Here in England I watched BR dumbstruck, fell head over heels in love what has always been since then my favourite film, and watched in dismay as the film faded away out of public consciousness. It was a Cult movie back when the word Cult meant something. When in College a few years later, a lecturer looking through my art folder saw an image I had drawn from BR and waxed lyrical about the film… I remember feeling how odd it was to actually meet someone other than my mate Andy who shared my high opinion of the film. Of course years later thanks to video, BR became popular, the Directors Cut got released, critics rewrote their opinion of the film… but for those of us who saw it back in 1982, I honestly think BR feels different, special in a way later fans could never understand.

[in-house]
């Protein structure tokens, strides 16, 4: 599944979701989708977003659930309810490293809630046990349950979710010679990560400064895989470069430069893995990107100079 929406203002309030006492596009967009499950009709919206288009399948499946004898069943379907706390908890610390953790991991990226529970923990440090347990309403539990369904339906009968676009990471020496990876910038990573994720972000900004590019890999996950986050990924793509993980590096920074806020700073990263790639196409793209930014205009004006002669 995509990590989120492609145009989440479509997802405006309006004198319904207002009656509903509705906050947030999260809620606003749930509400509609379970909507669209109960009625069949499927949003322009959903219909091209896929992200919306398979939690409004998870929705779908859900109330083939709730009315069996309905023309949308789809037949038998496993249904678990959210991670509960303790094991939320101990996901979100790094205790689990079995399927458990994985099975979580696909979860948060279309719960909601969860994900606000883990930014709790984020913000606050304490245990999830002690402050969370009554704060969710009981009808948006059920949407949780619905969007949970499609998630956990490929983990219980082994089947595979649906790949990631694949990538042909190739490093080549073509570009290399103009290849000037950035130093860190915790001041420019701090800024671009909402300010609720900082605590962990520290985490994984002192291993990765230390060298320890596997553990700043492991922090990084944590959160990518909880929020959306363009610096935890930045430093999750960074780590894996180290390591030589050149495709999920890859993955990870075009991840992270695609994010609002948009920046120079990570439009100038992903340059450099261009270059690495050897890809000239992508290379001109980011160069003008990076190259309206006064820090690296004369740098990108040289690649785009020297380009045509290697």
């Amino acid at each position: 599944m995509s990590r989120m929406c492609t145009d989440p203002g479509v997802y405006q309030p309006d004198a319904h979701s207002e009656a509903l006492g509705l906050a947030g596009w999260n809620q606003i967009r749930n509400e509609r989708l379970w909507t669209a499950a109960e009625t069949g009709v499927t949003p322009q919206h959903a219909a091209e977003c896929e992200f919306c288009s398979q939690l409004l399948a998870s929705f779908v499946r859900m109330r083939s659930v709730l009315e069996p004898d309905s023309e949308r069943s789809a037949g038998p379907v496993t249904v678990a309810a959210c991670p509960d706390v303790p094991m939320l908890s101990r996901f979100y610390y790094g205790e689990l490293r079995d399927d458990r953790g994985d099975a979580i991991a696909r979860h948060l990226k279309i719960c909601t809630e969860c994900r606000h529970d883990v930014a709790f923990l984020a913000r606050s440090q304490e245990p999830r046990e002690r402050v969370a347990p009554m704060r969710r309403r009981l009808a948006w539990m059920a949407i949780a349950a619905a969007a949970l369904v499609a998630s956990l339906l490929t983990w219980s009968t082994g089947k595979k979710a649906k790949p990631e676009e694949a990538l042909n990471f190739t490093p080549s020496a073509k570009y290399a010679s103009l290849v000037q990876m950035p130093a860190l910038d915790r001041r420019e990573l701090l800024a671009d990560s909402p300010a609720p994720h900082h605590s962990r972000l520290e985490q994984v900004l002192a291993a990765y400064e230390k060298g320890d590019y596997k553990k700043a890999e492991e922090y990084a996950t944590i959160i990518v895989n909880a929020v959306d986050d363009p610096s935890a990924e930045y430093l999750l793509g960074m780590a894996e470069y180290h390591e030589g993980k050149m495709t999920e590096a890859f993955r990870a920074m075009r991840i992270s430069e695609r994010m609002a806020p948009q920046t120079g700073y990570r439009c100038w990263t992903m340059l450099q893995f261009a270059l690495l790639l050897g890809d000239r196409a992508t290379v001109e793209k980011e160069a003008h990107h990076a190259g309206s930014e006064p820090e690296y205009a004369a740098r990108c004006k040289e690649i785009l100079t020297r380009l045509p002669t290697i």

Sara Campbell was one of those fans from 1982. Just as I was blown away over here in an old ABC cinema that had known better days, over in America, in Oshkoshi, Wisconsin, so was Sara, someone I would never know or meet but who shared with me a love of a special film. Sara got together with a few friends and they made a fanzine about BR, titled CITYSPEAK. You can find the first issue online if you run its title through a search engine. It’s a fascinating window into a time when BR was something new, before it became imitated, before it became popular. Back when it was something special, almost secret. Sara’s love of the film shines through. Reading CITYSPEAK I’m dragged back to those old days, how it felt back then. Later when the film became popular and the book RETROFITTING BLADE RUNNER came out, Sara’s name was mentioned as one of the first voices to popularise and analyse the film. It was the first time I had read about her and her fanzine devoted to BR.